PETALUMA, June 13. Petaluma has specured the Rose cannery. This evening Rose and Suydain signed an agreement with the Board of Trade. The company will erect a large building on city lots in Petaluma and the Board of Trade and citizens will give a bonus of $2500. The cannery will employ 250 persons.
October 8, 1910, San Francisco Call, San Francisco, Califonnia
ANCIENT ANCHOR FOUND IN THE PETALUMA RIVER
Schooner Runs Afoul of Venerable Relic<
Special Dispatch to The Call
PETALUMA, Oct. 7. After lying for years in Petaluma river an ancient anchor was dragged to the light today by the schooner Fourth of July at Twin Houses below Petaluma. The anchor was brought to Petaluma, where it is considered a curiosity on account of its great age. The schooner ran afoul of the anchor while coming up the river.
December 11, 1910, San Francisco Call, San Francisco, California, U.S.A.
HISTORIC MANSION WILL BE REPAIRED
Summer Home Erected by Vallejo in 1839 Secured by Native Sons
[Special Dispatch to The Call]
PETALUMA, - Dec. 10. The Native Sons of Petaluma have become the owners of the "Old Adobe." a building erected in 1839 by General Vallejo, a few miles east of Petaluma.
City Attorney William H. Early, who is one of the grand officers of the Native Sons of the Golden West and a member of Petaluma parlor, has worked for months for the preservation of the historic building. At the meeting of his parlor this week he announced that he had secured the title to the property for the Native Sons from the present owner, J. A. Bliss of Washington. D. C.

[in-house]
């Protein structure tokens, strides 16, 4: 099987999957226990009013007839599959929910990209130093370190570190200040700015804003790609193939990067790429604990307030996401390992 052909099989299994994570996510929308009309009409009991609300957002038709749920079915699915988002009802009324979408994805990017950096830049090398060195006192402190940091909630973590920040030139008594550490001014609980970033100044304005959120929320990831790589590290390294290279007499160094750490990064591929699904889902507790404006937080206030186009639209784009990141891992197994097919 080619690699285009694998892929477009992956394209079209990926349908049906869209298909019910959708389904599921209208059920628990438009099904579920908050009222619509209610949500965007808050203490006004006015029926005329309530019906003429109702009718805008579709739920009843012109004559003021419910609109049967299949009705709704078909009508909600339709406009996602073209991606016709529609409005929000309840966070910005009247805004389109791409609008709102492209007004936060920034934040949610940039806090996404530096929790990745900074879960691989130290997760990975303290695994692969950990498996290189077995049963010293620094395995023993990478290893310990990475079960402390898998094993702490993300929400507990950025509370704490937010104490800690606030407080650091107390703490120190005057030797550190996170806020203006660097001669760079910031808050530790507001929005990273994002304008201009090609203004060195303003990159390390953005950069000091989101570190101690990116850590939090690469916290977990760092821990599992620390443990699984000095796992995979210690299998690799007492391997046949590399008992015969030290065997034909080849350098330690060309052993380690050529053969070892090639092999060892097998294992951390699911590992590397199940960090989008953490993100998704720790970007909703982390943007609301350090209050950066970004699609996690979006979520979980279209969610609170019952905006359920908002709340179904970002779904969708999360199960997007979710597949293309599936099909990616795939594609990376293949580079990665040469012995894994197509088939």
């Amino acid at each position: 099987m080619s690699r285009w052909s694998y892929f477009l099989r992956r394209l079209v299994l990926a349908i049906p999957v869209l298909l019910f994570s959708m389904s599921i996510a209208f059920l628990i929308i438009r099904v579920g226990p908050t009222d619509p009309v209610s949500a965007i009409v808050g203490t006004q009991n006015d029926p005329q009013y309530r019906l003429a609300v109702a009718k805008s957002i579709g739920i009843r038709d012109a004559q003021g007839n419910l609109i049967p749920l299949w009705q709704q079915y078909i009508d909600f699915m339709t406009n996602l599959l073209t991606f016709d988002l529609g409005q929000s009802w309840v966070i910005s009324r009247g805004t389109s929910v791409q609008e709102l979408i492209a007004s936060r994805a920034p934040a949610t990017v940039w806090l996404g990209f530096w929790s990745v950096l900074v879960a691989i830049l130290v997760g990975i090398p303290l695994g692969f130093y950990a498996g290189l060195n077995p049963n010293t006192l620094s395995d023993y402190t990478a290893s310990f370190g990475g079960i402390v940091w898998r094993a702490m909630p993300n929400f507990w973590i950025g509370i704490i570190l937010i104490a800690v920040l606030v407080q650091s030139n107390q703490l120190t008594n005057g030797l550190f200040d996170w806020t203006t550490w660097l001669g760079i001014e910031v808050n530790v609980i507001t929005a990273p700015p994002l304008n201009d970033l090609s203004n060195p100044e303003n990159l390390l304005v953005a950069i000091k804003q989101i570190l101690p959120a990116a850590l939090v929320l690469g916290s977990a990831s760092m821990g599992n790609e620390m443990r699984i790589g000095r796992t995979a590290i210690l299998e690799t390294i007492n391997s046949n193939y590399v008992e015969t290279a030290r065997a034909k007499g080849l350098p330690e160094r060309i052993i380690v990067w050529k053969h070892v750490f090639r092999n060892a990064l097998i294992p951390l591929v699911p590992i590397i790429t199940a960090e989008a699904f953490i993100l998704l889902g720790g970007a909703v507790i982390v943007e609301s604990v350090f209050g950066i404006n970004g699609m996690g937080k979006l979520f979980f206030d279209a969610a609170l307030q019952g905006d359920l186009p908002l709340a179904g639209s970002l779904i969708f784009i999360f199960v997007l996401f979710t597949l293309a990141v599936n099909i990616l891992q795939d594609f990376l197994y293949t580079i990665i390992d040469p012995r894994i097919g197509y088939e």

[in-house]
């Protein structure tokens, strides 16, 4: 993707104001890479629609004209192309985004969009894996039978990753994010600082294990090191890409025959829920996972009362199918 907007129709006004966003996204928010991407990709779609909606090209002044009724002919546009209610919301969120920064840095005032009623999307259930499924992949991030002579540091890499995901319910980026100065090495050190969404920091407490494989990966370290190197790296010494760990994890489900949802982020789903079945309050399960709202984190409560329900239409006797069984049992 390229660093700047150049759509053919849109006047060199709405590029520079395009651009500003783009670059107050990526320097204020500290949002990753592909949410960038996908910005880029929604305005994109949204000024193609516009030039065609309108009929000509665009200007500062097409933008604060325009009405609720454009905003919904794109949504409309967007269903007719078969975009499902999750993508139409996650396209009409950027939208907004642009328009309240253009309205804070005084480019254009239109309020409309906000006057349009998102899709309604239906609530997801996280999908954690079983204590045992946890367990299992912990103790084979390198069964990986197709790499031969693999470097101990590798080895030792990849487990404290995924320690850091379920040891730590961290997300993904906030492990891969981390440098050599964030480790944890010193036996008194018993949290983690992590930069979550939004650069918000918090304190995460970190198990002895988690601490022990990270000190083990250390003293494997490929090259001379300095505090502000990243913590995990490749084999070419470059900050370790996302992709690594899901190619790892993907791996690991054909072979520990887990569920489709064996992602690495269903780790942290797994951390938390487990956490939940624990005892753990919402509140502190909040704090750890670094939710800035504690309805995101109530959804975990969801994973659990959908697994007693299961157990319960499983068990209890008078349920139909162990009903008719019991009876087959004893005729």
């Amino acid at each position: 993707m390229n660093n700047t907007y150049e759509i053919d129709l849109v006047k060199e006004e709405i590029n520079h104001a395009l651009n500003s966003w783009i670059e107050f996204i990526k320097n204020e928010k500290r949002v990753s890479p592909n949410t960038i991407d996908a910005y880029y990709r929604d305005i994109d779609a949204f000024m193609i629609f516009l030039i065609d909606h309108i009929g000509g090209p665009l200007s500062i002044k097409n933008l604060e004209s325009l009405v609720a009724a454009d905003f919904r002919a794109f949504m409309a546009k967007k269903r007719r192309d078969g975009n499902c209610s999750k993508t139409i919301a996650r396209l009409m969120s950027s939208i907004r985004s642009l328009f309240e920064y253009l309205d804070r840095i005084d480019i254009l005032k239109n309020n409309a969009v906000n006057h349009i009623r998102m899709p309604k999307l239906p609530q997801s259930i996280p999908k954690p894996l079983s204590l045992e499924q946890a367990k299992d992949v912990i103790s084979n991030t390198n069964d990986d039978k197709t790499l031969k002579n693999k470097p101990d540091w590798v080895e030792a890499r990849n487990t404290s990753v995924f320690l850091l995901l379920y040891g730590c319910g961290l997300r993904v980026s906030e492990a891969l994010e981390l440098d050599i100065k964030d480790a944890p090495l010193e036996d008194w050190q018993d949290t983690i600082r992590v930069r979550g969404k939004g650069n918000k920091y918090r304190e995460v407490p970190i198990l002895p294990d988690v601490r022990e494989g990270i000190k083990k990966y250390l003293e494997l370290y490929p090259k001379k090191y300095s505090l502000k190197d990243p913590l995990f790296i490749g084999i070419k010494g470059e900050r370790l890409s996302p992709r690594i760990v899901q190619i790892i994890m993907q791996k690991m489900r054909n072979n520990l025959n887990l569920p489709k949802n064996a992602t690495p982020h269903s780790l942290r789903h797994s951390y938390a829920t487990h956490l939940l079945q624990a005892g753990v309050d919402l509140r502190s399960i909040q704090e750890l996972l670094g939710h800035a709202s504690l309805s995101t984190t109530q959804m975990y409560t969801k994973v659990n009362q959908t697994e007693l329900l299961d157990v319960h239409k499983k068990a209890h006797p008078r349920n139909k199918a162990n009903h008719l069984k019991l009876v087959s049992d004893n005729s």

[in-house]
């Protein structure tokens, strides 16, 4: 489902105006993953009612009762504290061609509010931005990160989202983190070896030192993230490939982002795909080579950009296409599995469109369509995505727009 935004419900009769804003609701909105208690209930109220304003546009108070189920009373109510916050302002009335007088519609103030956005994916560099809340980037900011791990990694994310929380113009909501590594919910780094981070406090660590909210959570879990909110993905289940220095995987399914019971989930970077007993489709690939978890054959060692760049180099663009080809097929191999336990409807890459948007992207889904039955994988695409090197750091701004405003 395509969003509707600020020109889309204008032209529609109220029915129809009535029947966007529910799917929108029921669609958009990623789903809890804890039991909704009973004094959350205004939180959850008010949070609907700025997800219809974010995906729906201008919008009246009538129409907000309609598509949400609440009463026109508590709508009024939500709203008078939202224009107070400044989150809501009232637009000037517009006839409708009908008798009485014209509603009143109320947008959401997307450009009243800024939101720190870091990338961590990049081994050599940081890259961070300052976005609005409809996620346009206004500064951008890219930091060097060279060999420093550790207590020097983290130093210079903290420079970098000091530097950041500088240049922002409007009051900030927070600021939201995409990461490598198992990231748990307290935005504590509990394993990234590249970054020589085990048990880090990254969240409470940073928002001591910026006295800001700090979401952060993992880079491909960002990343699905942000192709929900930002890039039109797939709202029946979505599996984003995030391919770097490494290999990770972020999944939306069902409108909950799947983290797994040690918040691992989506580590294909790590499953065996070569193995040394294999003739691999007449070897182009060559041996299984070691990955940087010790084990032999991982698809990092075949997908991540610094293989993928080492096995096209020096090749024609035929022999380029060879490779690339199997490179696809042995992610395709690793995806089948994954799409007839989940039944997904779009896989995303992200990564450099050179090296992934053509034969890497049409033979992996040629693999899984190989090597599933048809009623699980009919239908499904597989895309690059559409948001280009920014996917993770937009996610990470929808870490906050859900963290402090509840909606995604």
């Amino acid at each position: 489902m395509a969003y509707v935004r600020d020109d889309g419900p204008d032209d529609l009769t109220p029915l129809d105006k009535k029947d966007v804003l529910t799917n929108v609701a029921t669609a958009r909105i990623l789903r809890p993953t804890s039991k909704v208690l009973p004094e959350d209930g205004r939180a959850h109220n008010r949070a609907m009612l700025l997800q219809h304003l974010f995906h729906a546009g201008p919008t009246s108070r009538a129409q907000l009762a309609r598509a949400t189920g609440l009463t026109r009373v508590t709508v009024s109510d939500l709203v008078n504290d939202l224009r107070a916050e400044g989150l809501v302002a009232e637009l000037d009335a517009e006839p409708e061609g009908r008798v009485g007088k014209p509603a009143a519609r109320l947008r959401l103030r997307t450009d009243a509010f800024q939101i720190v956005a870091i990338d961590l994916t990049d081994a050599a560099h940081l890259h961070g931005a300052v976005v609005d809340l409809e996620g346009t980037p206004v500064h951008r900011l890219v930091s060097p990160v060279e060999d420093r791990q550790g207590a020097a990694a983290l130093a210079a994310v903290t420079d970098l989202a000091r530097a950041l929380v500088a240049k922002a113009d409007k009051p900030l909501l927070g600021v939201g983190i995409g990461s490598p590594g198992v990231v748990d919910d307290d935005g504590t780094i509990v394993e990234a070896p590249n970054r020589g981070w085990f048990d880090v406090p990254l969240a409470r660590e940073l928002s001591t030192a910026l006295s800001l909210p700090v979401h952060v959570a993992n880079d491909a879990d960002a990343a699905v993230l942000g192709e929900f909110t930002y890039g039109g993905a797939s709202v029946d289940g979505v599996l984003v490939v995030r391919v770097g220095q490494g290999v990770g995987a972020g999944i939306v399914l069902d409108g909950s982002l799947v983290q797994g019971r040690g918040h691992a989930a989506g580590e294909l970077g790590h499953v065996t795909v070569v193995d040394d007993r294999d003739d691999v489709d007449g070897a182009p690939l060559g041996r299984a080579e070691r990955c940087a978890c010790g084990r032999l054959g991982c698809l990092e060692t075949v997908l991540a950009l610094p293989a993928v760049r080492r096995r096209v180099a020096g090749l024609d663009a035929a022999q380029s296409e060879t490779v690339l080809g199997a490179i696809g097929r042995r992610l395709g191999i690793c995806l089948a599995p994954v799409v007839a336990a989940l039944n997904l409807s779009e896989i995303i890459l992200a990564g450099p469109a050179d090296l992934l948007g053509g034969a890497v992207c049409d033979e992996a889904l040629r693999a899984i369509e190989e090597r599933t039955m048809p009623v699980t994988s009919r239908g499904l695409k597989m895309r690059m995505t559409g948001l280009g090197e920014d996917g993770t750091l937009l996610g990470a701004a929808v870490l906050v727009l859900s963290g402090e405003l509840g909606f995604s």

The "Old Adobe" stands second to none of the few remaining relics of California's past, in point of historical interest. It has withstood the ravages of time, and is in a fair state of preservation. In the days of Alta California many events that will go down in history found enactment in the shadow of its walls.
The old building has erroneously been called a fort. Although having served as a refuge on many occasions during the stirring days preceding the rush to California, it was built, for other service.
Adobe Fort Petaluma
General Guadalupe Vallejo made his winter home with his family at Sonoma, which afforded somewhat of social life, but in the summer the general took possession of his home on the big rancho, whose broad acres stretched westward to the sea.
General Vallejo never built but one fort north of San Francisco Bay, and that was the barracks in old Sonoma, where the bear flag was hoisted commonly called the quartet, on which he worked with his own hands.
The Petaluma parlor of Native Sons is planning to put the old building in such condition as will insure its safety and preservation, for future generations. The parlor has appointed a committee consisting of Deputy Grand President William H. Early, W. J. Farrell, A. W. Horwege, John Lawler and A. W. Parent to take charge of the "Old Adobe."
April 23, 1911, San Francisco Call, San Francisco, California
NEW STEAMER TO RUN FROM PETALUMA TO CITY
[Special Dispatch to The Call]
PETALUMA, April 22. The Petaluma and Santa Rosa electric railroad company has acquired a new steamboat, to be known as the Petaluma, and will operate between Petaluma and San Francisco. It is to be in readiness for the fruit season and will be placed on the local run June 15.
Golden Eagle Flour Mill, Office, Plant
Family Skeletons: Exploring the Lives of Our Disreputable Ancestors
Simon Fowler, Ruth Paley
Most families have a skeleton. You may have already discovered yours via the grapevine or your own research. Or you may simply be intrigued by the dark side of our past. This popular history explores the behaviour of our disreputable ancestors from the unfortunate to the criminal, and introduces a host of colourful characters including 17th century witches, 18th century 'mollies' and Victorian baby farmers. Thematically arranged by skeleton, the text also describes how society punished and provided for its 'offenders' - as well as the changing attitudes that could ultimately bring acceptance.